The stated goal was for me to try and broaden their horizons, keep them on speaking terms, keep them writing and producing stuff, and trying not to say “Grow the F up” which really may well be best for all involved.

    One of the characters said he viewed me as a BL, and my job was to “inspire” him. I explained it is not a band and if I was BL, I would fire one or both, and hire people who could get along.

    This may become an extremely short lived project. I have been trying to live my life Drama Adverse, and this little program does not fit the criteria.
  6. Space Pickle

    Space Pickle

    Apr 15, 2013
    Please explain how this works so I too may live the dream.
  7. LiquidMidnight


    Dec 25, 2000
    I have a labor relations/conflict resolution background. I wouldn't be brought into a project to act as a mediator/ombudsman/arbiter unless I was being paid well for it. Why would I - or anyone else - want that responsibility without fair compensation? If they're saying you're a bandleader, then you should be paid like a bandleader.
  8. Sounds like they need a producer more than a mediator.

    This is what a good producer does, takes a band/project and makes it better by adding/subtracting and providing an overview for a group that can't make decisions by themselves.
  9. Lownote38


    Aug 8, 2013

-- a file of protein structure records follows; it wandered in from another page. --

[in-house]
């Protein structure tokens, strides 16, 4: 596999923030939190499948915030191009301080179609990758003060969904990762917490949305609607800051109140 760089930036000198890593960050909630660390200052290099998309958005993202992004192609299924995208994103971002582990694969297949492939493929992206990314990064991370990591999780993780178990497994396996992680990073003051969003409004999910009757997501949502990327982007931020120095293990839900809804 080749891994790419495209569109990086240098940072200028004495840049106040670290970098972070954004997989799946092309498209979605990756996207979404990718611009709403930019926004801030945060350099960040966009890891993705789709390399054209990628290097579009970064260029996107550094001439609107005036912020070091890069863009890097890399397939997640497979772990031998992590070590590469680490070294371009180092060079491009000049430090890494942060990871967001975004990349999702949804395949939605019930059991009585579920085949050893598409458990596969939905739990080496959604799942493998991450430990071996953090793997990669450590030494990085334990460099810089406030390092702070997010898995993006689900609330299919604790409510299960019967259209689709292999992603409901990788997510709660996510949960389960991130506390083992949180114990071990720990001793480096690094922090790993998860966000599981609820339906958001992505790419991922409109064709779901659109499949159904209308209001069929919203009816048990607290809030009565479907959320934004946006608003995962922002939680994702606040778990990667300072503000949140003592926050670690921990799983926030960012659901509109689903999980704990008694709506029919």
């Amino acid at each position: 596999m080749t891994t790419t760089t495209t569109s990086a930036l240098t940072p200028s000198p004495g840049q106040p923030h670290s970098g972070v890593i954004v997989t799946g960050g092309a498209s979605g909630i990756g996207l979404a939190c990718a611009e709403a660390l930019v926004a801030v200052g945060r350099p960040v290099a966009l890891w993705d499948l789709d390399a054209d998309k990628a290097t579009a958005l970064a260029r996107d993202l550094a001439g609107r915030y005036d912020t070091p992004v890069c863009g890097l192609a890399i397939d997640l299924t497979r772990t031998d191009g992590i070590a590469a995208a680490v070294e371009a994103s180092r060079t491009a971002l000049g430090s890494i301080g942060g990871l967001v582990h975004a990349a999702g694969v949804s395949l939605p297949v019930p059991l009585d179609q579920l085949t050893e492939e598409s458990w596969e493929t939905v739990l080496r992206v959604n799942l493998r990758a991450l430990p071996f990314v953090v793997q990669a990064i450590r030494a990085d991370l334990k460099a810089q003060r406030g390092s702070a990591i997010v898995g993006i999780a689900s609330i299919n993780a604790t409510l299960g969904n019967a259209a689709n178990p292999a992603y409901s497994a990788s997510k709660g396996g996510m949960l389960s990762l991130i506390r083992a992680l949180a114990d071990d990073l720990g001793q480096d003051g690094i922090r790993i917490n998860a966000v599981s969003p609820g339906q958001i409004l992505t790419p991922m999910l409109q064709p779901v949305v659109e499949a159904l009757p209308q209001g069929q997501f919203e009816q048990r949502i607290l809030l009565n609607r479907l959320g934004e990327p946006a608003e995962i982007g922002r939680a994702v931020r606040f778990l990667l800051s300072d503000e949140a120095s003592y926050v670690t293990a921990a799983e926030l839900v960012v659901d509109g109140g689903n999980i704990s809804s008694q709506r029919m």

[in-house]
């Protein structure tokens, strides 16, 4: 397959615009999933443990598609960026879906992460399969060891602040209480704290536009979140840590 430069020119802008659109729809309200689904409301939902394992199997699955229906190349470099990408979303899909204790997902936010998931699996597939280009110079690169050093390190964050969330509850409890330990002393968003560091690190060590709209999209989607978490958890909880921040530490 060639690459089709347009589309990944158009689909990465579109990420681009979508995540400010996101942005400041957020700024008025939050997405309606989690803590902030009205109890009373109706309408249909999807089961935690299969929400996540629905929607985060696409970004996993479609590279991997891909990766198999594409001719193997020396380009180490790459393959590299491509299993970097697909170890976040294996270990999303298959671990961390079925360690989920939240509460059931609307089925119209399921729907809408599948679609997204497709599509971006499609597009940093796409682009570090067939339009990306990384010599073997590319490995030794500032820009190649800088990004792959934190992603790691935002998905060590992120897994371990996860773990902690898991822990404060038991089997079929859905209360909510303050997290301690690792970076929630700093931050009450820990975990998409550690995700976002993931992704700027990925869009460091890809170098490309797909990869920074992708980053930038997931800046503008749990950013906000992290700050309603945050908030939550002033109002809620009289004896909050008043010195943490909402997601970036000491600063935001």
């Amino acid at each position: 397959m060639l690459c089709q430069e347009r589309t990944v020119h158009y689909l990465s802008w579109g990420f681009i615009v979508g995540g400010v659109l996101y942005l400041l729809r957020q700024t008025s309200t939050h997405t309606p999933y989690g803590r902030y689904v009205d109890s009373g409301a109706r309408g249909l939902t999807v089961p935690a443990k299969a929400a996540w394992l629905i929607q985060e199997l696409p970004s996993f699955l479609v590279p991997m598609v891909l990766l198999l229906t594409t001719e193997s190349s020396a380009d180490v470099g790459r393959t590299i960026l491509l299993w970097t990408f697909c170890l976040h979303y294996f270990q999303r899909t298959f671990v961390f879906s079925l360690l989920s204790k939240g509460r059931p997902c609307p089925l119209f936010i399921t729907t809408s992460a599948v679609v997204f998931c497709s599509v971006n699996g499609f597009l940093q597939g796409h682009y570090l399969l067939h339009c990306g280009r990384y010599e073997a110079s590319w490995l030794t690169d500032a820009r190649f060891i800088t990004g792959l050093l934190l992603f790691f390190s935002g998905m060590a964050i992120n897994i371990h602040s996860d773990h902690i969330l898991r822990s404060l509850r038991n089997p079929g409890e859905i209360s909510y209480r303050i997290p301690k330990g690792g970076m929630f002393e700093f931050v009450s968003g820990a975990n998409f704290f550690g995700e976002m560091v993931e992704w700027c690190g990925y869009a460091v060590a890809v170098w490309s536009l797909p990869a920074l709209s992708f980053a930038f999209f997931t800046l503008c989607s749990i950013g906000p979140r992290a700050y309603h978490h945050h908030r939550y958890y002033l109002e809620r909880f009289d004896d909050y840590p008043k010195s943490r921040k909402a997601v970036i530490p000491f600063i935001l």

Nashville, TN
    Disability checks, or a trust fund would be my guess.
  10. tbirdsp


    Sep 18, 2012
    Omaha, NE
  11. I am basically just doing it to help out some friends. My position in bands has often lent itself to being a peace maker. The songs will never get beyond a “Fools on Stools” thing. They did right one song that some sailboat (or some such) company wanted to use in a commercial. One of them was convinced the song was not finished or polished enough. They are oil and water yet cannot keep apart for some reason.

    Maybe it is a producer they need. If that is the case, I am out. Tonight I dig into their goals, I will carefully observe both, and if the goal is to hold endless debates I am out. I am way to old, cranky, tired and drama adverse to accept BS and such as a form of fun.
  12. xUptheIronsx

    xUptheIronsx Conform or Be Cast Out....

    Feb 6, 2010
    C-ville, Col, Ohio
    Sounds to me like you should suggest that they write songs individually, and then teach each other the songs.

    Like, person A writes at least the guitar and bass parts (and others if applicable) that he hears in his head for his songs, and then teaches them to all of the players

    That way, player A comes up with songs that don't have intrusive bass parts; player B comes up with songs that feature intrusive bass parts etc.

    It's a different way to collaborate.

    In my first band - a prog-metal band a-la Fates Warning etc - this is how we did it. Each of us would come up with song ideas that usually included all the parts laid out. Then, as we learned and jammed the parts, they would "evolve" into becoming "our own" parts. Like, I would come up with the rhythm guitar parts and teach them, and then they would apply their "guitar knowledge" to them and they would become "cool". Since I am a "hack" guitarist at best, I would give them the nucleus and let them go...